Morphology and cytochemistry of acute leukemia – cytochemical reactions

Morphology and cytochemistry of acute leukemia – cytochemical reactions

Blasts in acute myeloblastic leukemia are usually large cells with a round or irregularly shaped nucleus. A pathognomonic morphological marker of acute myeloblastic leukemia is the detection of granules or linear azurophilic granularity (Auer sticks) in the cytoplasm of blast cells.

Most forms of acute myeloblastic leukemia, unlike acute lymphoblastic leukemia, can be morphologically identified. Myeloblasts are divided into types depending on the number and quality of granules (in type I blasts there are no granules; type II blasts contain up to 15 delicate granules; in type III blasts, there are a lot of azurophilic granules).

Lymphoblasts are usually small, the core of a more regular form, the cytoplasm is scanty and agranular.

The essence of cytochemical research is to identify in the cell enzymes and cytoplasmic inclusions characteristic of a particular cell type. During the cytochemical reaction, an enzyme or other substance in the cell interacts with the working solution reagents.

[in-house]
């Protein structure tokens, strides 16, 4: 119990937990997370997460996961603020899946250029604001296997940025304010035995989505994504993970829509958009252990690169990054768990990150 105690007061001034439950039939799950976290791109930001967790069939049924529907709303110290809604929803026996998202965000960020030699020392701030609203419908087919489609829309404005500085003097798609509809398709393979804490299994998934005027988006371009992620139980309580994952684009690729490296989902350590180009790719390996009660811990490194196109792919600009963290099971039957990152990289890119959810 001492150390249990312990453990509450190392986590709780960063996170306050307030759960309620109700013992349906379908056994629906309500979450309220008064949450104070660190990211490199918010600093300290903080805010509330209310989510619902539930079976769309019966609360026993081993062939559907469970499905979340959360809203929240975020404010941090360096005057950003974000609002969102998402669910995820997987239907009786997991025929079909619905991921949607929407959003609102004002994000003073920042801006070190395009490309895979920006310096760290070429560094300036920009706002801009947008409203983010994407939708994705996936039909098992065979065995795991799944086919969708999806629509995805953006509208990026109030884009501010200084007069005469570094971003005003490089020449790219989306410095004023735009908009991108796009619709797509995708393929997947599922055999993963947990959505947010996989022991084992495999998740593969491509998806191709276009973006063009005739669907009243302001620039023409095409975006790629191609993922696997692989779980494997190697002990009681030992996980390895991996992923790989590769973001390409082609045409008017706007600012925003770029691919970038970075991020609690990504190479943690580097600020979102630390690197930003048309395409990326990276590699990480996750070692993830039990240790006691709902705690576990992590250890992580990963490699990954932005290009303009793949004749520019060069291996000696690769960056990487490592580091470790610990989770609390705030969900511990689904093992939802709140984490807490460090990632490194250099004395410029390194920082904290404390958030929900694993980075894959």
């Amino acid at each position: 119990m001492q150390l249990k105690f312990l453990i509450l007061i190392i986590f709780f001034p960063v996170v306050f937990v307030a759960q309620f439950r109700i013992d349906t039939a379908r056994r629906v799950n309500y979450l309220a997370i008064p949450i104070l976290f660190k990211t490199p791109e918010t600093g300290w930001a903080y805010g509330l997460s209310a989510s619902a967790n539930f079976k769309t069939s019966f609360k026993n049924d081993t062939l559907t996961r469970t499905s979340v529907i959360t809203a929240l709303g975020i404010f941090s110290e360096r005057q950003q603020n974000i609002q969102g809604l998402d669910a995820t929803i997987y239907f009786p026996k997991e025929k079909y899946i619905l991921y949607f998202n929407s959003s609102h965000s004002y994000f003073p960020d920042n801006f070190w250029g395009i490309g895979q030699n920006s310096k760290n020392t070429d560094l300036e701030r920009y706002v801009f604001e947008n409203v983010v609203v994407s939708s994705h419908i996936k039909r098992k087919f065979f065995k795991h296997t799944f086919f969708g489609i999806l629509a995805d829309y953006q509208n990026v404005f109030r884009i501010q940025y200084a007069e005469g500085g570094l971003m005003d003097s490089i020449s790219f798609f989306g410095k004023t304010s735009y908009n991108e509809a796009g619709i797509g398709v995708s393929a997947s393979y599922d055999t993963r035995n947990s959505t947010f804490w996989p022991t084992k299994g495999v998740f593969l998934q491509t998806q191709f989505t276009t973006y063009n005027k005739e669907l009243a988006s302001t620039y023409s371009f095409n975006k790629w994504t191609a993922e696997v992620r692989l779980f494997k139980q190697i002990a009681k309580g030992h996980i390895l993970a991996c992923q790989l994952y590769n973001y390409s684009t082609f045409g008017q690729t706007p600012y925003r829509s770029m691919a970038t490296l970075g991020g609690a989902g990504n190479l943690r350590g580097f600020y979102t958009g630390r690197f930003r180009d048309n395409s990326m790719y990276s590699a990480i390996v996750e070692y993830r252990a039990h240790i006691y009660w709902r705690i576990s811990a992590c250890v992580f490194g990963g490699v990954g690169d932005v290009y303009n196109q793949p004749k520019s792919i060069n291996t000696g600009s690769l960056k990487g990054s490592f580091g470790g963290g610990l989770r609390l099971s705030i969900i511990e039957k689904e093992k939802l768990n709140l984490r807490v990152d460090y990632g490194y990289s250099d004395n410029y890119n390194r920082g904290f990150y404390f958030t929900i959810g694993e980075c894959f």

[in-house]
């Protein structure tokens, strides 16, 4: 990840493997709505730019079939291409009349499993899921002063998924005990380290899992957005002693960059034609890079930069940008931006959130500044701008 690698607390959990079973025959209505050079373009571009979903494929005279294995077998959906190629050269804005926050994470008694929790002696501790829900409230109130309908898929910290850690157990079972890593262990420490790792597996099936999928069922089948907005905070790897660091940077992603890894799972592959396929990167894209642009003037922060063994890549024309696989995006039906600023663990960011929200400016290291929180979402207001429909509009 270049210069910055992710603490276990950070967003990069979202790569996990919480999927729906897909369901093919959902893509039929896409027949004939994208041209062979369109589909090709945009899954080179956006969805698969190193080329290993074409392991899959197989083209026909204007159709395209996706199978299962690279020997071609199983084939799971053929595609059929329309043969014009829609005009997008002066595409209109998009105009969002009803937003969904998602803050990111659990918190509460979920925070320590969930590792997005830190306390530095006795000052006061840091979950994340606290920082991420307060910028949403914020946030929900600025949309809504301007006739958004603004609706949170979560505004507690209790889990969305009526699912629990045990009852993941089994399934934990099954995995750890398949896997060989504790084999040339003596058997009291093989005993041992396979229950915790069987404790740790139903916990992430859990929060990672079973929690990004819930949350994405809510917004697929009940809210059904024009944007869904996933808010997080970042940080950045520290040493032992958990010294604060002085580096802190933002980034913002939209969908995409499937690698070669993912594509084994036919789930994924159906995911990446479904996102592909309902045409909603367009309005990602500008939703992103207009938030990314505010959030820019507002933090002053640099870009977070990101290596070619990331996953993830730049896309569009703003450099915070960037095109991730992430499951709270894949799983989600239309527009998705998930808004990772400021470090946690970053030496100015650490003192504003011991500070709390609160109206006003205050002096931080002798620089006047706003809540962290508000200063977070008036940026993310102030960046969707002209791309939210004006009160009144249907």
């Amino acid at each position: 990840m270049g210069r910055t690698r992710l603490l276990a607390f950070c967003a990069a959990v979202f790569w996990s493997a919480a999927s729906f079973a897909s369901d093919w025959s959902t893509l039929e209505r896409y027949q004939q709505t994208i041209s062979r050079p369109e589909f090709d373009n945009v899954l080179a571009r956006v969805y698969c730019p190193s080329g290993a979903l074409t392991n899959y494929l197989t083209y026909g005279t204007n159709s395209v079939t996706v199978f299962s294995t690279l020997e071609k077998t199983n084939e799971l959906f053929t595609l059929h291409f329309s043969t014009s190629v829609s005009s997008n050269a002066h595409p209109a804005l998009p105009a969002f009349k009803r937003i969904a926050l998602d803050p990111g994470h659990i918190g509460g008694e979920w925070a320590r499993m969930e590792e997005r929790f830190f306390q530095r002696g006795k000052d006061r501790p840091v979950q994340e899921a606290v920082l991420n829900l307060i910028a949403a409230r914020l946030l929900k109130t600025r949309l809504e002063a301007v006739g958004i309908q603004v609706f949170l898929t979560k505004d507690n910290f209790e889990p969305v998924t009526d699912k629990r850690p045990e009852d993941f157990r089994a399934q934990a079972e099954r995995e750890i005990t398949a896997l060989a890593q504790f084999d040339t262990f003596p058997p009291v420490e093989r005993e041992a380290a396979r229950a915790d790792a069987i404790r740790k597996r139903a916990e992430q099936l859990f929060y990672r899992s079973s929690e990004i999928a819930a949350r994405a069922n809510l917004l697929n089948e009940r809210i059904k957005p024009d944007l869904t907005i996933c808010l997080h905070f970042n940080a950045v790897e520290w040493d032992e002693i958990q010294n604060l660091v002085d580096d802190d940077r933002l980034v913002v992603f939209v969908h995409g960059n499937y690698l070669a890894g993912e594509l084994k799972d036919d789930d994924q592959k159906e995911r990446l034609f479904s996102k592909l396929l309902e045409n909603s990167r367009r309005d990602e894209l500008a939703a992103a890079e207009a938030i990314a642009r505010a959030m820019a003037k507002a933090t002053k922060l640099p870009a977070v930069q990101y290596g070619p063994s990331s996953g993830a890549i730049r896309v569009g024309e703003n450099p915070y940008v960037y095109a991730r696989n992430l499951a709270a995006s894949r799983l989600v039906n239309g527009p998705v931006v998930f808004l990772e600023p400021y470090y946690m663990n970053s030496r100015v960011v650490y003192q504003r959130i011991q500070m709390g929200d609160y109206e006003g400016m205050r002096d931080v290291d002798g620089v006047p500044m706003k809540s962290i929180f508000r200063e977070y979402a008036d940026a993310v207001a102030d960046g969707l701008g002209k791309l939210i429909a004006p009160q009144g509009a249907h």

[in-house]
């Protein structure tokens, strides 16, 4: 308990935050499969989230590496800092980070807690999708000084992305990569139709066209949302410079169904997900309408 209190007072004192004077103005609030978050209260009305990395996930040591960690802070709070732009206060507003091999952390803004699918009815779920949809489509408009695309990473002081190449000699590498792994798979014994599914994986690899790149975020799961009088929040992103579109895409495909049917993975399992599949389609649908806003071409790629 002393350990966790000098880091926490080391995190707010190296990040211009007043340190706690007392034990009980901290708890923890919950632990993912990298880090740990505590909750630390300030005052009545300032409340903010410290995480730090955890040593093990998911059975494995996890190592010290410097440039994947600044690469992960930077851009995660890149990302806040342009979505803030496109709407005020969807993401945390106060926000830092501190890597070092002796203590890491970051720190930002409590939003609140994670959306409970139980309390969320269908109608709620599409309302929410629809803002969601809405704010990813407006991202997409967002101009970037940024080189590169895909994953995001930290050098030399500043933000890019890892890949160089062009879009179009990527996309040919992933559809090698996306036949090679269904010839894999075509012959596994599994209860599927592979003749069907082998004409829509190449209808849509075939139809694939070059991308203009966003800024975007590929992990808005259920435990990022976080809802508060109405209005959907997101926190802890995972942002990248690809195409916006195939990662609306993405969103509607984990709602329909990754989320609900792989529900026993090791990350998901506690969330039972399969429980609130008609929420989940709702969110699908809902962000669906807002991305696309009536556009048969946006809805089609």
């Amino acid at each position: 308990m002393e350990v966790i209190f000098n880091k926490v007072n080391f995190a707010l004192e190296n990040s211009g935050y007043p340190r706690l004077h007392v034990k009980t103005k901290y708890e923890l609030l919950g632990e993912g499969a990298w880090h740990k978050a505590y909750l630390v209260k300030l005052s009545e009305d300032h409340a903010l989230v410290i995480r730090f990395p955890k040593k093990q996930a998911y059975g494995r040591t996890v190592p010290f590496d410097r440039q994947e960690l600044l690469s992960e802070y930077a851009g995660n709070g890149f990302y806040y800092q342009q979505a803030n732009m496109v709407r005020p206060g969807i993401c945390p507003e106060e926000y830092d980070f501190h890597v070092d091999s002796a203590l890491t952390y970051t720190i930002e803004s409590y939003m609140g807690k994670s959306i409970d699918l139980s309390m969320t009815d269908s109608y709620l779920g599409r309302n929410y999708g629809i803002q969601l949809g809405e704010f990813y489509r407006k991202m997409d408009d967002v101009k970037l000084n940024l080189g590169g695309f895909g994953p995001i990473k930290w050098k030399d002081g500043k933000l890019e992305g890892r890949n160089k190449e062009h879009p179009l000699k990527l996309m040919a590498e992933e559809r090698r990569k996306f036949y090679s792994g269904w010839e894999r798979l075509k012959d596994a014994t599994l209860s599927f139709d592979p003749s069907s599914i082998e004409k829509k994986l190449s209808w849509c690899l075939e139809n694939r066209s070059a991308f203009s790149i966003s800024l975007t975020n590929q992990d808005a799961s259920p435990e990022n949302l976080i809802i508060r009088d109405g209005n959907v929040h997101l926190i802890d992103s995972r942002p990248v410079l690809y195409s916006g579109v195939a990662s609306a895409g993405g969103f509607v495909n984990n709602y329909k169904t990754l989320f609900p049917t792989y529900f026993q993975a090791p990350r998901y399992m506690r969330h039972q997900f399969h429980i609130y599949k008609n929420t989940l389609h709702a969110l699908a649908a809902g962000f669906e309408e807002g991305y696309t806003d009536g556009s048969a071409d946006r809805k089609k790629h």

The main cytochemical reactions used for the diagnosis and differential diagnosis of acute leukemia:

1) the most important detection of myeloperoxidase (the enzyme azurophilic granules of cells of granulocyte and monocyte series); this reaction may be positive in the absence of visible granules;

2) the second most significant is Sudan black B; if one of the two reactions is positive in more than 3% of blasts, this indicates that they belong to the myeloid line;

3) nonspecific esterase is typical for monocytes and monoblasts, but can be detected in acute lymphoblastic leukemia and MH; these reactions are sensitive to sodium fluoride inhibition, which is used for differential diagnosis;

4) positive PAS-reaction indicates the presence of glycogen in the cells and is most typical for acute erythromyelosis; glycogen is also detected in acute lymphoblastic leukemia and other types of acute myeloblastic leukemia

5) naphthol AS-D chloroacetate esterase is found in the maturing myeloid cells;

6) acid phosphatase is detected at T-ALL;

7) a-naphtholbutyrateterase indicates monocytic differentiation of cells.

Other methods are used to verify the variant of acute leukemia. So, for the diagnosis of M4 and M5 variants of acute myeloblastic leukemia, a cytobacterial lysozyme test is used.

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